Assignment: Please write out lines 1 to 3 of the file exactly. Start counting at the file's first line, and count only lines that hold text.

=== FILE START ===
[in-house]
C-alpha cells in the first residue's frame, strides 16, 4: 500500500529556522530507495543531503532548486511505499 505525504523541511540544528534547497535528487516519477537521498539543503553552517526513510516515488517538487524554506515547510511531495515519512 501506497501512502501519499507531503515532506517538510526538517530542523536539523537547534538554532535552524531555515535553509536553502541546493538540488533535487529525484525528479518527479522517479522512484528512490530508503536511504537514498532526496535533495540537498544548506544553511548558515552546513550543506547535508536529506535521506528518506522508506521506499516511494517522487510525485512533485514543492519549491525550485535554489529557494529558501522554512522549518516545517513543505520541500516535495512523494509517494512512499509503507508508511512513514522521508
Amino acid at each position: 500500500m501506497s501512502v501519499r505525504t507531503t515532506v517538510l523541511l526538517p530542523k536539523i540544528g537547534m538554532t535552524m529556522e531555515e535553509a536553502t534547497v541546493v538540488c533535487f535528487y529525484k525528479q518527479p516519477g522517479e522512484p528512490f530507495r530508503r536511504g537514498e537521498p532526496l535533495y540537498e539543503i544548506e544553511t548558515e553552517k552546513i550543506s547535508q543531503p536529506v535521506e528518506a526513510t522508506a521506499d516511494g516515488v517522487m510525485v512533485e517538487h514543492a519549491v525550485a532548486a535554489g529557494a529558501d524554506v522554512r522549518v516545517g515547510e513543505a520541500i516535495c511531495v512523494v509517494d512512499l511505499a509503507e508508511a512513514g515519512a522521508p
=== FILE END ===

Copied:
[in-house]
C-alpha cells in the first residue's frame, strides 16, 4: 500500500529556522530507495543531503532548486511505499 505525504523541511540544528534547497535528487516519477537521498539543503553552517526513510516515488517538487524554506515547510511531495515519512 501506497501512502501519499507531503515532506517538510526538517530542523536539523537547534538554532535552524531555515535553509536553502541546493538540488533535487529525484525528479518527479522517479522512484528512490530508503536511504537514498532526496535533495540537498544548506544553511548558515552546513550543506547535508536529506535521506528518506522508506521506499516511494517522487510525485512533485514543492519549491525550485535554489529557494529558501522554512522549518516545517513543505520541500516535495512523494509517494512512499509503507508508511512513514522521508
Amino acid at each position: 500500500m501506497s501512502v501519499r505525504t507531503t515532506v517538510l523541511l526538517p530542523k536539523i540544528g537547534m538554532t535552524m529556522e531555515e535553509a536553502t534547497v541546493v538540488c533535487f535528487y529525484k525528479q518527479p516519477g522517479e522512484p528512490f530507495r530508503r536511504g537514498e537521498p532526496l535533495y540537498e539543503i544548506e544553511t548558515e553552517k552546513i550543506s547535508q543531503p536529506v535521506e528518506a526513510t522508506a521506499d516511494g516515488v517522487m510525485v512533485e517538487h514543492a519549491v525550485a532548486a535554489g529557494a529558501d524554506v522554512r522549518v516545517g515547510e513543505a520541500i516535495c511531495v512523494v509517494d512512499l511505499a509503507e508508511a512513514g515519512a522521508p